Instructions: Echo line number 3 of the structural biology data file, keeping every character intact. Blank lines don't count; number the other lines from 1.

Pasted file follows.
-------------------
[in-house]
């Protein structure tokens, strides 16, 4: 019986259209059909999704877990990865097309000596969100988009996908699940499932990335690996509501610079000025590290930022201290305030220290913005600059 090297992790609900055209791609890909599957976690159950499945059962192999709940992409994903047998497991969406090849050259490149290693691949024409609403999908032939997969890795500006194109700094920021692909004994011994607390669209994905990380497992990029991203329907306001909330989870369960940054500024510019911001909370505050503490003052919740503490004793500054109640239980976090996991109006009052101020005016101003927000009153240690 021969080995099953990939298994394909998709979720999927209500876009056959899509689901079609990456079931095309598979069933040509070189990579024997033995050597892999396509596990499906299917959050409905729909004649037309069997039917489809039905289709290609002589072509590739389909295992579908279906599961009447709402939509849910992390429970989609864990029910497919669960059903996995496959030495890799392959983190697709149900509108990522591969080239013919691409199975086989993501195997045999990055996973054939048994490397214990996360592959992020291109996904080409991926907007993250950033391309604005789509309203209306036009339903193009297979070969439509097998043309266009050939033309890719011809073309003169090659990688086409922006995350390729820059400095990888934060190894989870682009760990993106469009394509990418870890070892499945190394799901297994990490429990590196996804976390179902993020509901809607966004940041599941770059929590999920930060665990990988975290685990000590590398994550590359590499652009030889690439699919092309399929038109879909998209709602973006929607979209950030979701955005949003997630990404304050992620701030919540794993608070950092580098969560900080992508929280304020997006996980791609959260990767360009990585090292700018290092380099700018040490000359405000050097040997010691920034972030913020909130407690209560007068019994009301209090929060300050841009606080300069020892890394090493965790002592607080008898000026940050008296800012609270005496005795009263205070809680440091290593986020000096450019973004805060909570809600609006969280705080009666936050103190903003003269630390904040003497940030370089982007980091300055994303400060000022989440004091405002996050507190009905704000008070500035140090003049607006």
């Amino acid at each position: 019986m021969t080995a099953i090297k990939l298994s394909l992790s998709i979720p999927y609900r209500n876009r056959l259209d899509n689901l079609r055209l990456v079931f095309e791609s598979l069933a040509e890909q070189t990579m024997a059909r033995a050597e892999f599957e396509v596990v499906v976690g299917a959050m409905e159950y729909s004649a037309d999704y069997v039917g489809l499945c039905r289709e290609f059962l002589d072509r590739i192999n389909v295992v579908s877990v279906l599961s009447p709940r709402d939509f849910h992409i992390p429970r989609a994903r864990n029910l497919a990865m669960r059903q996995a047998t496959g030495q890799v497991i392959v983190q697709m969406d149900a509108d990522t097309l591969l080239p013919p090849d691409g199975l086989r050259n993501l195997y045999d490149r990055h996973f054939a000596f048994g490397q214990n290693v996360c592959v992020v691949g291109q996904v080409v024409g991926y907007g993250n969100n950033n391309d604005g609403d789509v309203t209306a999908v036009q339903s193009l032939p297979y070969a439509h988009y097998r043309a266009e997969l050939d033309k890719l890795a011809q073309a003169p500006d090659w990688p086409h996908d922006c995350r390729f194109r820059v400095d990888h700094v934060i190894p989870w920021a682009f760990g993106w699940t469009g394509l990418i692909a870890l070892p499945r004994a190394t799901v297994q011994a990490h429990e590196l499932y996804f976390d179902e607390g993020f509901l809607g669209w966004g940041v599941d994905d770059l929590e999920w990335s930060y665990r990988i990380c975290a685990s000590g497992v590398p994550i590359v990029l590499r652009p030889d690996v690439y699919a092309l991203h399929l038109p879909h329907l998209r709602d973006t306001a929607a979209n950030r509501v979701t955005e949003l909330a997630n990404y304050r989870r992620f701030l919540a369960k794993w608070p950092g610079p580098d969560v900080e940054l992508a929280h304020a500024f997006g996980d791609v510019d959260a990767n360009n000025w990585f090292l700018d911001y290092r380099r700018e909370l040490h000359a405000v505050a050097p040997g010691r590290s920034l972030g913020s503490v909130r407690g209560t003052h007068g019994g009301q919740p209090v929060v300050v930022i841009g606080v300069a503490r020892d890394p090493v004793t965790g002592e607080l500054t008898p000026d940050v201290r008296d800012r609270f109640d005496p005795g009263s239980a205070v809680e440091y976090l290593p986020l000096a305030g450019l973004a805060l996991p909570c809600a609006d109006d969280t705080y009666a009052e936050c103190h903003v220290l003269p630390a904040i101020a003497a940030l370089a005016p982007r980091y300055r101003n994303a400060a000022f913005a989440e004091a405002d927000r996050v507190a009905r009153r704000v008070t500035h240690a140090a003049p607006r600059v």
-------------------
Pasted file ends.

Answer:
């Amino acid at each position: 019986m021969t080995a099953i090297k990939l298994s394909l992790s998709i979720p999927y609900r209500n876009r056959l259209d899509n689901l079609r055209l990456v079931f095309e791609s598979l069933a040509e890909q070189t990579m024997a059909r033995a050597e892999f599957e396509v596990v499906v976690g299917a959050m409905e159950y729909s004649a037309d999704y069997v039917g489809l499945c039905r289709e290609f059962l002589d072509r590739i192999n389909v295992v579908s877990v279906l599961s009447p709940r709402d939509f849910h992409i992390p429970r989609a994903r864990n029910l497919a990865m669960r059903q996995a047998t496959g030495q890799v497991i392959v983190q697709m969406d149900a509108d990522t097309l591969l080239p013919p090849d691409g199975l086989r050259n993501l195997y045999d490149r990055h996973f054939a000596f048994g490397q214990n290693v996360c592959v992020v691949g291109q996904v080409v024409g991926y907007g993250n969100n950033n391309d604005g609403d789509v309203t209306a999908v036009q339903s193009l032939p297979y070969a439509h988009y097998r043309a266009e997969l050939d033309k890719l890795a011809q073309a003169p500006d090659w990688p086409h996908d922006c995350r390729f194109r820059v400095d990888h700094v934060i190894p989870w920021a682009f760990g993106w699940t469009g394509l990418i692909a870890l070892p499945r004994a190394t799901v297994q011994a990490h429990e590196l499932y996804f976390d179902e607390g993020f509901l809607g669209w966004g940041v599941d994905d770059l929590e999920w990335s930060y665990r990988i990380c975290a685990s000590g497992v590398p994550i590359v990029l590499r652009p030889d690996v690439y699919a092309l991203h399929l038109p879909h329907l998209r709602d973006t306001a929607a979209n950030r509501v979701t955005e949003l909330a997630n990404y304050r989870r992620f701030l919540a369960k794993w608070p950092g610079p580098d969560v900080e940054l992508a929280h304020a500024f997006g996980d791609v510019d959260a990767n360009n000025w990585f090292l700018d911001y290092r380099r700018e909370l040490h000359a405000v505050a050097p040997g010691r590290s920034l972030g913020s503490v909130r407690g209560t003052h007068g019994g009301q919740p209090v929060v300050v930022i841009g606080v300069a503490r020892d890394p090493v004793t965790g002592e607080l500054t008898p000026d940050v201290r008296d800012r609270f109640d005496p005795g009263s239980a205070v809680e440091y976090l290593p986020l000096a305030g450019l973004a805060l996991p909570c809600a609006d109006d969280t705080y009666a009052e936050c103190h903003v220290l003269p630390a904040i101020a003497a940030l370089a005016p982007r980091y300055r101003n994303a400060a000022f913005a989440e004091a405002d927000r996050v507190a009905r009153r704000v008070t500035h240690a140090a003049p607006r600059v």